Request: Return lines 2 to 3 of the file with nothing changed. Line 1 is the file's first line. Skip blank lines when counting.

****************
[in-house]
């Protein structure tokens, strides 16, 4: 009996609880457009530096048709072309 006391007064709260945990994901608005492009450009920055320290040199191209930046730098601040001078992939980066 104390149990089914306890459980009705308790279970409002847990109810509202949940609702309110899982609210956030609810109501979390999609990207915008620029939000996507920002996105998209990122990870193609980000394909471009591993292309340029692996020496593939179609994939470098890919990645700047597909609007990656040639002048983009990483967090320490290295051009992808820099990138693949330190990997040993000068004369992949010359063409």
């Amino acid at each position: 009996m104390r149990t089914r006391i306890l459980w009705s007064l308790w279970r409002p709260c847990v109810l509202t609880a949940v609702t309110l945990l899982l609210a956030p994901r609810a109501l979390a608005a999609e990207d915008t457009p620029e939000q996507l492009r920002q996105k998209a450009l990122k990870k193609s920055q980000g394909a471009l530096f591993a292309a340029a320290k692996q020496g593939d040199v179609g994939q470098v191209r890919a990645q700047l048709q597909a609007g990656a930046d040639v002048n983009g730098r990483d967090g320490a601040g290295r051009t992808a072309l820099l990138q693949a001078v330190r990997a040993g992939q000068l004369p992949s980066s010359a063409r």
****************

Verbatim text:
């Protein structure tokens, strides 16, 4: 009996609880457009530096048709072309 006391007064709260945990994901608005492009450009920055320290040199191209930046730098601040001078992939980066 104390149990089914306890459980009705308790279970409002847990109810509202949940609702309110899982609210956030609810109501979390999609990207915008620029939000996507920002996105998209990122990870193609980000394909471009591993292309340029692996020496593939179609994939470098890919990645700047597909609007990656040639002048983009990483967090320490290295051009992808820099990138693949330190990997040993000068004369992949010359063409």
């Amino acid at each position: 009996m104390r149990t089914r006391i306890l459980w009705s007064l308790w279970r409002p709260c847990v109810l509202t609880a949940v609702t309110l945990l899982l609210a956030p994901r609810a109501l979390a608005a999609e990207d915008t457009p620029e939000q996507l492009r920002q996105k998209a450009l990122k990870k193609s920055q980000g394909a471009l530096f591993a292309a340029a320290k692996q020496g593939d040199v179609g994939q470098v191209r890919a990645q700047l048709q597909a609007g990656a930046d040639v002048n983009g730098r990483d967090g320490a601040g290295r051009t992808a072309l820099l990138q693949a001078v330190r990997a040993g992939q000068l004369p992949s980066s010359a063409r």